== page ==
In 2003, on the island of Flores in Indonesia, scientists made a remarkable discovery in the Liang Bua cave. As told by National Geographic, they found the remains of humans that stood about 3.5 feet tall and weighed at maximum 75 pounds, though the females could be as light as 35 pounds. This species of human was dubbed Homo floresiensis after the island, but they were quickly nicknamed hobbits. Smithsonian reports that this particular human species lived 100,000 to 50,000 years ago.
Floresiensis were diminutive. Their brains were about 426 cubic centimeters, which is a little over a third of the size of a modern human brain. Despite the small brain, floresiensis used weapons to hunt stegodon, a type of extinct pygmy elephant.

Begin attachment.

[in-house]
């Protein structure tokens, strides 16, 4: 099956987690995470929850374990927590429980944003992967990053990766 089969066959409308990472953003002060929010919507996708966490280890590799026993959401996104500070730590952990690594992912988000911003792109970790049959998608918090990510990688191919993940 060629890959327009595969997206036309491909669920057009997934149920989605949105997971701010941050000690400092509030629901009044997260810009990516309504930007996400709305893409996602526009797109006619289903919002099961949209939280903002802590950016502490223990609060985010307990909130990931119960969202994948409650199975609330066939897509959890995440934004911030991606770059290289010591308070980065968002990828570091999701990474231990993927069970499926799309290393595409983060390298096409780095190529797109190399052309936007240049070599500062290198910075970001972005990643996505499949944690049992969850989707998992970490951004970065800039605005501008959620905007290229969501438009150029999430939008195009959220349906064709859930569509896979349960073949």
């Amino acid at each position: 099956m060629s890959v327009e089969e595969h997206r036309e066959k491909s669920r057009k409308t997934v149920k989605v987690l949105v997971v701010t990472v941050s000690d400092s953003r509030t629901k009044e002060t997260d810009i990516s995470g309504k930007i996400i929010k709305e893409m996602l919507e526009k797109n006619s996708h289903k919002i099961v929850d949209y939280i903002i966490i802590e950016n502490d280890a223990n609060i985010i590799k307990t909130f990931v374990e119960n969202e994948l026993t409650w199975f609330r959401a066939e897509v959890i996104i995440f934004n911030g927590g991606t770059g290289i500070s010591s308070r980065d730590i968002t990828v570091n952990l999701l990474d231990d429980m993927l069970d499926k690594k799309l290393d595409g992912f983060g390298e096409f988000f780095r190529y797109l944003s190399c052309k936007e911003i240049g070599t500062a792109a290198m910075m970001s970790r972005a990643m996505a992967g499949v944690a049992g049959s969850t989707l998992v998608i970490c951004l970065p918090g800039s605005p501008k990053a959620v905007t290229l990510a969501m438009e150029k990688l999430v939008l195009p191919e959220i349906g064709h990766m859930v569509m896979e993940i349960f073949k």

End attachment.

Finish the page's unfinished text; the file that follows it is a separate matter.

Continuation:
What scientists are trying to figure out is how floresiensis fits into the homo family tree. Some reason that floresiensis descended from Homo erectus and evolved into dwarfs, as many species do in island environments. Others, as reported by Live Science, have posited that they were modern humans who suffered from mutations. Yet this is countered by skeletal differences, such as a lack of a chin, in floresiensis. Other analysis suggests that floresiensis evolved from a different human species than erectus, which means that erectus would not have been the first human to migrate out of Africa. The debate will likely only continue as more research and excavation is done.